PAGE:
Much has been written, discussed, presented, and illustrated to summarise Digital Asset Management (DAM) and its impact in a world exploding with content. But it never does any harm to remind oneself of the key criteria for success, tips to follow on the journey, and pitfalls to avoid. And just where is DAM heading? What trends should you look out for?
In a series of 4 small extracts Nigel Cliffe helps guide your DAM strategy plans.
No.1# Success Criteria
- Measurement processes
- Production savings & profit opportunities
- Equal combination: people, process, assets, and technology
Many DAM projects start from a moment in time when a catastrophe hits and the panic mode creates the shoots of a solution. It may be lost files, or a rights image used out of time, a wrongly used version of an image – the list goes on. Time should be taken to ensure that a clear business case is built to support DAM that stands the test of time – a long term strategy that has the flexibility to change with the times. If possible, create in advance the measurement processes that track the ROI of DAM. DAM will create production savings, but it will also offer profit opportunities.
LetR17;s just be clear here. DAM is not a technology alone, but an equal combination of people, processes, assets and technology.
Many businesses are built around silos of activity. Different departments do not integrate. DAM brings about the need to form new alliances between people and departments; it’s not all about technology. It is useful to storyboard the user experience, defining all touch points along the journey of the asset. A most important feature is to ensure a change management initiative is adopted to smooth the path for new collaborations.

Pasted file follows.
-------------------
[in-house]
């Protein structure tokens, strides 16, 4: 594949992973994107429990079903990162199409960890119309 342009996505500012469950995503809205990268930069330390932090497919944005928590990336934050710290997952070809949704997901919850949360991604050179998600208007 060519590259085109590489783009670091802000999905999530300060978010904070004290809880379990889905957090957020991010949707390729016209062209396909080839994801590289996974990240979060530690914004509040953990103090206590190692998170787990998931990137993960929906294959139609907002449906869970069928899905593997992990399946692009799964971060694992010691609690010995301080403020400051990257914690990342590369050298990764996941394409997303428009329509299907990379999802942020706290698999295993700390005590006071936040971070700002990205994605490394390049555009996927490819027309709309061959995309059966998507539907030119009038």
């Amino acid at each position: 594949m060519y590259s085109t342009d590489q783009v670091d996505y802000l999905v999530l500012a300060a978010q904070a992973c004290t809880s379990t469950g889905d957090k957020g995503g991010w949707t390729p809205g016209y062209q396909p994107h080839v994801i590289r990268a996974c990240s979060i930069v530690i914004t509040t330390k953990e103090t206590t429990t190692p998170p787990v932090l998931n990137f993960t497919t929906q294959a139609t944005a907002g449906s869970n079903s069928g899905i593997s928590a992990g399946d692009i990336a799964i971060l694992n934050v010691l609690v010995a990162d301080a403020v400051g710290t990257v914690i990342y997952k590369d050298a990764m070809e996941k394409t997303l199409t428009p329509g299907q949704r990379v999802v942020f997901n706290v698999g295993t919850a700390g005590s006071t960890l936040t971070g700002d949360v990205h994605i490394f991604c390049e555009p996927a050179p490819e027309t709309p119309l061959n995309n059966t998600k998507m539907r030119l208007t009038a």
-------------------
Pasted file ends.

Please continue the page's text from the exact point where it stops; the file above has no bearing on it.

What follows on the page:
DAM is not a repository of assets; it is a living, breathing, state’ of content. The journey of an asset touches many places in an organization. It is imperative to define the life of the asset and define the workflow upfront. Authorities, approvals, and permissions are key to the efficiency of DAM.
Metadata makes content more visible to users searching for relevant items as well as supporting a wide range of more complex information applications. The taxonomy within which it sits is the particular grouping or classification that can be applied to the organizational infrastructure. A DAM without metadata is like a text book without an index. Assets are frankly useless in a DAM system without a well-defined taxonomy surrounding the metadata. The enterprise’s own culture determines the vocabulary and architecture of its metadata. It proves extremely worthwhile to invest in a taxonomy strategy in advance of the implementation of DAM.
The full article can be found at http://damroadmap.com/